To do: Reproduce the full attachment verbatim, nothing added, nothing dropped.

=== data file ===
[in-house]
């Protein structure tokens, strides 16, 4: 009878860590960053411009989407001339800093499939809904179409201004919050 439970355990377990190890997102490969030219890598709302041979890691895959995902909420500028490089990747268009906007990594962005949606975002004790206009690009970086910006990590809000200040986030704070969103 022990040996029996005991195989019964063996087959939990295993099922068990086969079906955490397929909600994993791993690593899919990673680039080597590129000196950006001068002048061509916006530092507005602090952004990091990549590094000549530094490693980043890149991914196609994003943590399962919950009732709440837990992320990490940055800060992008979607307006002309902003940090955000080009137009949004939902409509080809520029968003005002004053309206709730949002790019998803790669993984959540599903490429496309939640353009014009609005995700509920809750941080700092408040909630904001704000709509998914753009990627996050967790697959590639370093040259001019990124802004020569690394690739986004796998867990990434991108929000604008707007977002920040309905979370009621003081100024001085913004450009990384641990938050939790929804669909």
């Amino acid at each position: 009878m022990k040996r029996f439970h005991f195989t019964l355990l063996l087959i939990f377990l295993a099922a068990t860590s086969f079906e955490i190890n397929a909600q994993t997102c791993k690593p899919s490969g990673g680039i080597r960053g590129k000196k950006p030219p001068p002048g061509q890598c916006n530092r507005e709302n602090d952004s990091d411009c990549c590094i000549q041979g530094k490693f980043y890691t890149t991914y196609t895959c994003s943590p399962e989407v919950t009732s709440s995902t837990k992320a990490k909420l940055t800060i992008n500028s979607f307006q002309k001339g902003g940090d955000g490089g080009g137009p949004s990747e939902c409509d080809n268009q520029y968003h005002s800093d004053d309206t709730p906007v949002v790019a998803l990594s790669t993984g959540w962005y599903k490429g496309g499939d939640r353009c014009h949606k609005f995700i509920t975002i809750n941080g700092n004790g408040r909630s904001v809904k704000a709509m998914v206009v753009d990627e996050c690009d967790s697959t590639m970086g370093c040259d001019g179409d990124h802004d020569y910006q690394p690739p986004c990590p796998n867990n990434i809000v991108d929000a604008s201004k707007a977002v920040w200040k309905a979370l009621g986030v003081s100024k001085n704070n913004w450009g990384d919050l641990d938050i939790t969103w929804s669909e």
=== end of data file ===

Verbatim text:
[in-house]
């Protein structure tokens, strides 16, 4: 009878860590960053411009989407001339800093499939809904179409201004919050 439970355990377990190890997102490969030219890598709302041979890691895959995902909420500028490089990747268009906007990594962005949606975002004790206009690009970086910006990590809000200040986030704070969103 022990040996029996005991195989019964063996087959939990295993099922068990086969079906955490397929909600994993791993690593899919990673680039080597590129000196950006001068002048061509916006530092507005602090952004990091990549590094000549530094490693980043890149991914196609994003943590399962919950009732709440837990992320990490940055800060992008979607307006002309902003940090955000080009137009949004939902409509080809520029968003005002004053309206709730949002790019998803790669993984959540599903490429496309939640353009014009609005995700509920809750941080700092408040909630904001704000709509998914753009990627996050967790697959590639370093040259001019990124802004020569690394690739986004796998867990990434991108929000604008707007977002920040309905979370009621003081100024001085913004450009990384641990938050939790929804669909």
């Amino acid at each position: 009878m022990k040996r029996f439970h005991f195989t019964l355990l063996l087959i939990f377990l295993a099922a068990t860590s086969f079906e955490i190890n397929a909600q994993t997102c791993k690593p899919s490969g990673g680039i080597r960053g590129k000196k950006p030219p001068p002048g061509q890598c916006n530092r507005e709302n602090d952004s990091d411009c990549c590094i000549q041979g530094k490693f980043y890691t890149t991914y196609t895959c994003s943590p399962e989407v919950t009732s709440s995902t837990k992320a990490k909420l940055t800060i992008n500028s979607f307006q002309k001339g902003g940090d955000g490089g080009g137009p949004s990747e939902c409509d080809n268009q520029y968003h005002s800093d004053d309206t709730p906007v949002v790019a998803l990594s790669t993984g959540w962005y599903k490429g496309g499939d939640r353009c014009h949606k609005f995700i509920t975002i809750n941080g700092n004790g408040r909630s904001v809904k704000a709509m998914v206009v753009d990627e996050c690009d967790s697959t590639m970086g370093c040259d001019g179409d990124h802004d020569y910006q690394p690739p986004c990590p796998n867990n990434i809000v991108d929000a604008s201004k707007a977002v920040w200040k309905a979370l009621g986030v003081s100024k001085n704070n913004w450009g990384d919050l641990d938050i939790t969103w929804s669909e």